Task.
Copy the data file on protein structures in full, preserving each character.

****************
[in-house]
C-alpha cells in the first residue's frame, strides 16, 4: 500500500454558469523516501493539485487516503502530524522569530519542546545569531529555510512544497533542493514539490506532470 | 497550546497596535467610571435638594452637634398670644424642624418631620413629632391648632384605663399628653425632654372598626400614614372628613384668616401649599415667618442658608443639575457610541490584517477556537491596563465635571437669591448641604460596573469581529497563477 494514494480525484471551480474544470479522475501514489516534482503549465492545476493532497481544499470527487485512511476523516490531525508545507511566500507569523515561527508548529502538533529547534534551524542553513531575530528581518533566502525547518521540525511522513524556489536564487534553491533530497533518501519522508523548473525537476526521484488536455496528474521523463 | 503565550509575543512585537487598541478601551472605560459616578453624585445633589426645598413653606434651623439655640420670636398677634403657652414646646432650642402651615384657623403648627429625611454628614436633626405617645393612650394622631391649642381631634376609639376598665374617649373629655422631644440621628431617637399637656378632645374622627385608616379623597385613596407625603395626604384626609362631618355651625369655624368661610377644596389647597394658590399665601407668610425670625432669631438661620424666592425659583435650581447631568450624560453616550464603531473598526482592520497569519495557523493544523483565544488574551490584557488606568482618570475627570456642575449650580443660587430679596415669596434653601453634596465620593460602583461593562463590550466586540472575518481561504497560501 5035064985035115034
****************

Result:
[in-house]
C-alpha cells in the first residue's frame, strides 16, 4: 500500500454558469523516501493539485487516503502530524522569530519542546545569531529555510512544497533542493514539490506532470 | 497550546497596535467610571435638594452637634398670644424642624418631620413629632391648632384605663399628653425632654372598626400614614372628613384668616401649599415667618442658608443639575457610541490584517477556537491596563465635571437669591448641604460596573469581529497563477 494514494480525484471551480474544470479522475501514489516534482503549465492545476493532497481544499470527487485512511476523516490531525508545507511566500507569523515561527508548529502538533529547534534551524542553513531575530528581518533566502525547518521540525511522513524556489536564487534553491533530497533518501519522508523548473525537476526521484488536455496528474521523463 | 503565550509575543512585537487598541478601551472605560459616578453624585445633589426645598413653606434651623439655640420670636398677634403657652414646646432650642402651615384657623403648627429625611454628614436633626405617645393612650394622631391649642381631634376609639376598665374617649373629655422631644440621628431617637399637656378632645374622627385608616379623597385613596407625603395626604384626609362631618355651625369655624368661610377644596389647597394658590399665601407668610425670625432669631438661620424666592425659583435650581447631568450624560453616550464603531473598526482592520497569519495557523493544523483565544488574551490584557488606568482618570475627570456642575449650580443660587430679596415669596434653601453634596465620593460602583461593562463590550466586540472575518481561504497560501 5035064985035115034